The army source said military authorities were expected to issue an order soon that would ban meetings by labor unions or professional syndicates, effectively forbidding strikes, and would tell all Egyptians to get back to work.
There will also be a warning from the military against those who create "chaos and disorder", the source said, adding the army would, however, acknowledge the right to protest.
After three weeks of economic dislocation, millions of Egyptians are keen to start earning again to survive.
In Tahrir Square, Jihad Laban, an accountant, said much work remained to make sure the revolution did not squander its gains.
"The goal was never just to get rid of Mubarak. The system is totally corrupt and we won't go until we see some real reforms," said Jihad Laban, an accountant. "I am going to be buried in Tahrir. I am here for my children."
After six decades underpinning presidents who have all been drawn from its ranks, the army can still draw on public respect. Troops and tanks have been on the streets since Jan. 28, but took no action to crush protests after police failed to do so.
"The two big questions now are who is going to be on the constitutional committee to redraft (the constitution), and are there any guarantees that what they come up with is then going to be deemed the way ahead," said Rosemary Hollis, professor of Middle East Policy Studies at City University London.
Many opposition figures were pleased with the army's first steps. "It is a victory for the revolution," said Ayman Nour, who challenged Mubarak for the presidency in 2005 and was later jailed. "I think this will satisfy the protesters."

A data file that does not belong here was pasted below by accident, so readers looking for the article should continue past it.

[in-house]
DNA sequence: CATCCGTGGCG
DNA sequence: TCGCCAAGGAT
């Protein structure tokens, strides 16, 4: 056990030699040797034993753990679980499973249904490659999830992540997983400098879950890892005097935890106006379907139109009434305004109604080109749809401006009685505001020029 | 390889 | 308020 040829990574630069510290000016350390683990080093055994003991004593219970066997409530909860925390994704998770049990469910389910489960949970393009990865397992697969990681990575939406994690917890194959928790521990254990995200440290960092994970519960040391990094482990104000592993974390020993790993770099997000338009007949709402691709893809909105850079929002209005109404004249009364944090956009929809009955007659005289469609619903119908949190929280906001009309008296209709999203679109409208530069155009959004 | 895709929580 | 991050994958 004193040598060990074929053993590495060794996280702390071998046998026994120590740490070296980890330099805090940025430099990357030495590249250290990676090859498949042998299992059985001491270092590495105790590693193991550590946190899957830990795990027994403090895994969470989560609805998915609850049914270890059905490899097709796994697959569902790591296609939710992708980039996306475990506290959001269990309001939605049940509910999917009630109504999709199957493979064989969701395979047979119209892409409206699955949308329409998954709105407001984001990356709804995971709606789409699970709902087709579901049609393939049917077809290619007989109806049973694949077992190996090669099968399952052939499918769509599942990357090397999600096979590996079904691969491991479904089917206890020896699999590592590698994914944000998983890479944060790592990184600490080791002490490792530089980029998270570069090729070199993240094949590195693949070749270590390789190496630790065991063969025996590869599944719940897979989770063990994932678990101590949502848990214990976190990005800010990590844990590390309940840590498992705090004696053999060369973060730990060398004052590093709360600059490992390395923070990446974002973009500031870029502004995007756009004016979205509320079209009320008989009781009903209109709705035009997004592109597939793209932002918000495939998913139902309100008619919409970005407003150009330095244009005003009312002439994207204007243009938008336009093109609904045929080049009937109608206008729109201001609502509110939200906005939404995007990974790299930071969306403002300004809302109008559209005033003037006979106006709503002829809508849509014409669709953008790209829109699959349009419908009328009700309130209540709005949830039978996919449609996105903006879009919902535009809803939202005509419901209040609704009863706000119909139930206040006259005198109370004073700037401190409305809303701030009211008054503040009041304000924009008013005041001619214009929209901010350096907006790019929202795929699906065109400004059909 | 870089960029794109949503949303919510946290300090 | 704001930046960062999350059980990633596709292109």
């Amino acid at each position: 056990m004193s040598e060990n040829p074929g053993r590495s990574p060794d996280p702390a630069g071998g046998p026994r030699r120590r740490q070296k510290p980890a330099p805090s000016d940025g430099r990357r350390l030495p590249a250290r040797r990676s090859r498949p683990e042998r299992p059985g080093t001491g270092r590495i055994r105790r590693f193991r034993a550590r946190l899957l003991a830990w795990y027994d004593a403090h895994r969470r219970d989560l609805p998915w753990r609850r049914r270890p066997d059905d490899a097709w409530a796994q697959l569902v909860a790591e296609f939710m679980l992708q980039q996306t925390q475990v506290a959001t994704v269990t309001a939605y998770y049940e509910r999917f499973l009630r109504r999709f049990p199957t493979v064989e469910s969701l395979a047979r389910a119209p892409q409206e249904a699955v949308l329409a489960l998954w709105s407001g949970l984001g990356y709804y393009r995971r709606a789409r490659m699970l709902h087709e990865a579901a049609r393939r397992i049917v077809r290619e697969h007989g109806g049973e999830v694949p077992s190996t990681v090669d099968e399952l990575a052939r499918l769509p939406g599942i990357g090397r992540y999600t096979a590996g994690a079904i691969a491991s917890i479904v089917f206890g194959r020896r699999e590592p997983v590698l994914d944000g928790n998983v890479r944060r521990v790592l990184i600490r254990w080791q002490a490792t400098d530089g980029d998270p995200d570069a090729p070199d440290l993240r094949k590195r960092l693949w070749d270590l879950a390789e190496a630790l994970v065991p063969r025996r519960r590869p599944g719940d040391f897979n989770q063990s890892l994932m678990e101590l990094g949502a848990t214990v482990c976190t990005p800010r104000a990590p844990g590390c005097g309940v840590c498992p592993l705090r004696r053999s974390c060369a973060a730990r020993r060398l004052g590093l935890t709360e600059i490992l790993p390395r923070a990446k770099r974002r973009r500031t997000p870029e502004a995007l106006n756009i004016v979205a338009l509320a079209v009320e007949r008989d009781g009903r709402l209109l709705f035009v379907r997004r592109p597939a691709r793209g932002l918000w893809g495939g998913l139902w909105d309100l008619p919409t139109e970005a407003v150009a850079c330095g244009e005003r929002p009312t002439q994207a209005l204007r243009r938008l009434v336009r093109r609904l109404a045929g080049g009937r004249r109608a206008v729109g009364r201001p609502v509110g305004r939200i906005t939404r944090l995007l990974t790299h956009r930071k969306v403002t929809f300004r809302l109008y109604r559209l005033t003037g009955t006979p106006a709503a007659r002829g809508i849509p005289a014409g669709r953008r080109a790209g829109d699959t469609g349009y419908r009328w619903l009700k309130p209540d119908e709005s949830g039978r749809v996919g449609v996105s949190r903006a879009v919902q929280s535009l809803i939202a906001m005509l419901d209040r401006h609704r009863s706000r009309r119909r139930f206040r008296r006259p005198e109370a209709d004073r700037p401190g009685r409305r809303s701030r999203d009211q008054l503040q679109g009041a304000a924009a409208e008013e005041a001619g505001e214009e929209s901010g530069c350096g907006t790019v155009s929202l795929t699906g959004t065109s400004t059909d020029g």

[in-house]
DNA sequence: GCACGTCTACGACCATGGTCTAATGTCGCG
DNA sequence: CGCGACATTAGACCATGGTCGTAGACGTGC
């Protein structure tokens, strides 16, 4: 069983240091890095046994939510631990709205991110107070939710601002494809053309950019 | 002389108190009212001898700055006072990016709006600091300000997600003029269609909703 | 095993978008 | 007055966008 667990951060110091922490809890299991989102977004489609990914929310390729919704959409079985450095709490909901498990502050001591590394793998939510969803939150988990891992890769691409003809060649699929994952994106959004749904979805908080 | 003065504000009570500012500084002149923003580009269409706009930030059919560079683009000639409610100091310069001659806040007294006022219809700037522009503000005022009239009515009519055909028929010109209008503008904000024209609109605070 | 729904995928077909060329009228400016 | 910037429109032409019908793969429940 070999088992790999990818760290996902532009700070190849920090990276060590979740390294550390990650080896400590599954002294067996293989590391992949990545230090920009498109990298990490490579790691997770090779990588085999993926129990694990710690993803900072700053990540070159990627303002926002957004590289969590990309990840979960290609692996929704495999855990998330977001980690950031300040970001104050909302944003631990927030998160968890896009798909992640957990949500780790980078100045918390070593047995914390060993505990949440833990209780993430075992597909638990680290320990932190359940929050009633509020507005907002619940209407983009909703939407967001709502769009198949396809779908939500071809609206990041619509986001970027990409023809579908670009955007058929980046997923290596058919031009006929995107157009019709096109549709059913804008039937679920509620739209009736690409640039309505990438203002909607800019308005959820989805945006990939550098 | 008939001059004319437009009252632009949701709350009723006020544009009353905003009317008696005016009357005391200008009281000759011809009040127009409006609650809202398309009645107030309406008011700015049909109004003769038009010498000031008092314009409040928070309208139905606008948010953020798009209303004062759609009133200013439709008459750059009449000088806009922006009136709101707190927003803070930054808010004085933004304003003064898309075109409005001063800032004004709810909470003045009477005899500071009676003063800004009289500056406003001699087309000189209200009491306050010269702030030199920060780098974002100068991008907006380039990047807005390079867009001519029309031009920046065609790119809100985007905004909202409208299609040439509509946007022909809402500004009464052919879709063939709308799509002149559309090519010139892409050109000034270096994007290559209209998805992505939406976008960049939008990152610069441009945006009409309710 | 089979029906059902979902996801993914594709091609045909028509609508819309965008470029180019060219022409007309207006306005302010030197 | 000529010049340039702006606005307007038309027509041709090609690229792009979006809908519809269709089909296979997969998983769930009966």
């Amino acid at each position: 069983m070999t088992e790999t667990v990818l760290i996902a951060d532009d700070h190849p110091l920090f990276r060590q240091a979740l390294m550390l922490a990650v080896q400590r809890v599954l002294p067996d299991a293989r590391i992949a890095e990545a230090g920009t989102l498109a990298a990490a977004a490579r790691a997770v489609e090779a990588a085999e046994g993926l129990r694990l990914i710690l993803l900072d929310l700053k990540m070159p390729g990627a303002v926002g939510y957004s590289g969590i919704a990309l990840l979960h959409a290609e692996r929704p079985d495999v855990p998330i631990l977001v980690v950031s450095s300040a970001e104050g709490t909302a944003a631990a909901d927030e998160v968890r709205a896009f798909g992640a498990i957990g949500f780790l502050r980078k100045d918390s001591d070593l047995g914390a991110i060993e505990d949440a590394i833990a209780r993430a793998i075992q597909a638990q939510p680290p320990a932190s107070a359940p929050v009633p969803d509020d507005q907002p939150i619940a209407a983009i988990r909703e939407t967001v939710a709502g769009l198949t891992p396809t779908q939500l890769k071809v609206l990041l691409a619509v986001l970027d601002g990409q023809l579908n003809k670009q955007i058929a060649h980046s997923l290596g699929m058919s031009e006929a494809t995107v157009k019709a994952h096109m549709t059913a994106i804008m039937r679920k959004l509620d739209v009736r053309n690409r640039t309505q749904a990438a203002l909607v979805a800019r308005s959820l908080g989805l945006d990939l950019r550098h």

They have demanded the release of political prisoners, the lifting of a state of emergency, the abolition of military courts, fair elections and a swift handover to civilian rule.
The army has said it will lift emergency law, used to stifle dissent under Mubarak, but it has not specified a timetable.
"There are still a lot of grey areas, but it is clear that these decisions are opening the door for an entirely new system to come to order," said Hassan Abu Taleb of Cairo's Al-Ahram Center for Political and Strategic Studies.
Any transition to democracy will be fraught with difficulty, and old ways of doing things may die hard in a country where the ruling party routinely rigged elections and candidates used bribery, hired thugs and dirty tricks to ensure victory.
Existing registered parties are mostly small, weak and fragmented. The Islamist Muslim Brotherhood, which under the now suspended constitution could not form a party, may be the best organised group, but its true popularity has yet to be tested.
Its strength worries some in the United States, a key backer of Mubarak, as well as in Israel, for which Mubarak's Egypt was an important ally in a predominantly hostile Arab region.
On Saturday, the army said it would uphold Egypt's international obligations. These include a peace treaty with Israel, whose defense minister has been in touch with his Egyptian counterpart, who heads the military council.
Prime Minister Ahmed Shafiq said at the weekend that Mubarak was in the Red Sea resort of Sharm el-Sheikh and that the cabinet had made no request to freeze his assets abroad.